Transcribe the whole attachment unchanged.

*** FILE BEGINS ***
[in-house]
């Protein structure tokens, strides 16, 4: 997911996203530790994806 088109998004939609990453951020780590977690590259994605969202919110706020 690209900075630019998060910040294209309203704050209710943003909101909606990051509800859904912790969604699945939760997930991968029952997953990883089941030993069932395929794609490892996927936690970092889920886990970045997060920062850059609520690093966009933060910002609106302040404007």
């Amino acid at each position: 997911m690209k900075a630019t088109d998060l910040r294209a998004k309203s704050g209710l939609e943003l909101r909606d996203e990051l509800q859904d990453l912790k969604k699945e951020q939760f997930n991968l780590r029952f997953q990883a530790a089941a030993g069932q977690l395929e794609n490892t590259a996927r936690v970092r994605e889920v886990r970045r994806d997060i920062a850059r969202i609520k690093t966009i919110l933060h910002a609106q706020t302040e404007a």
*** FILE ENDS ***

[in-house]
């Protein structure tokens, strides 16, 4: 997911996203530790994806 088109998004939609990453951020780590977690590259994605969202919110706020 690209900075630019998060910040294209309203704050209710943003909101909606990051509800859904912790969604699945939760997930991968029952997953990883089941030993069932395929794609490892996927936690970092889920886990970045997060920062850059609520690093966009933060910002609106302040404007």
């Amino acid at each position: 997911m690209k900075a630019t088109d998060l910040r294209a998004k309203s704050g209710l939609e943003l909101r909606d996203e990051l509800q859904d990453l912790k969604k699945e951020q939760f997930n991968l780590r029952f997953q990883a530790a089941a030993g069932q977690l395929e794609n490892t590259a996927r936690v970092r994605e889920v886990r970045r994806d997060i920062a850059r969202i609520k690093t966009i919110l933060h910002a609106q706020t302040e404007a």